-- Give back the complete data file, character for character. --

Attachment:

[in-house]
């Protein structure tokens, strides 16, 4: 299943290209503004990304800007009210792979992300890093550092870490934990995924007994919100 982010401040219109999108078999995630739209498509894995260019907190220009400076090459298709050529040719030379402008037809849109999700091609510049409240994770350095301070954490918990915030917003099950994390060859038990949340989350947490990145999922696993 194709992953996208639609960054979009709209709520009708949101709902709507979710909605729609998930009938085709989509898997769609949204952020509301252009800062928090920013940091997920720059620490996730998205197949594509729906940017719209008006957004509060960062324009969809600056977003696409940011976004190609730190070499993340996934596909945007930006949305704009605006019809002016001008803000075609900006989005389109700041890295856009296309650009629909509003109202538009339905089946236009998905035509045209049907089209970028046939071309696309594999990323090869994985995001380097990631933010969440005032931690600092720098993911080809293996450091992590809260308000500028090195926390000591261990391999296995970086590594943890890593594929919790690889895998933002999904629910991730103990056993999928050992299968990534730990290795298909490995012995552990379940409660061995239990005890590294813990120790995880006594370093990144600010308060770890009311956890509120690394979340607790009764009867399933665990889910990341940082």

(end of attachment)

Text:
[in-house]
């Protein structure tokens, strides 16, 4: 299943290209503004990304800007009210792979992300890093550092870490934990995924007994919100 982010401040219109999108078999995630739209498509894995260019907190220009400076090459298709050529040719030379402008037809849109999700091609510049409240994770350095301070954490918990915030917003099950994390060859038990949340989350947490990145999922696993 194709992953996208639609960054979009709209709520009708949101709902709507979710909605729609998930009938085709989509898997769609949204952020509301252009800062928090920013940091997920720059620490996730998205197949594509729906940017719209008006957004509060960062324009969809600056977003696409940011976004190609730190070499993340996934596909945007930006949305704009605006019809002016001008803000075609900006989005389109700041890295856009296309650009629909509003109202538009339905089946236009998905035509045209049907089209970028046939071309696309594999990323090869994985995001380097990631933010969440005032931690600092720098993911080809293996450091992590809260308000500028090195926390000591261990391999296995970086590594943890890593594929919790690889895998933002999904629910991730103990056993999928050992299968990534730990290795298909490995012995552990379940409660061995239990005890590294813990120790995880006594370093990144600010308060770890009311956890509120690394979340607790009764009867399933665990889910990341940082």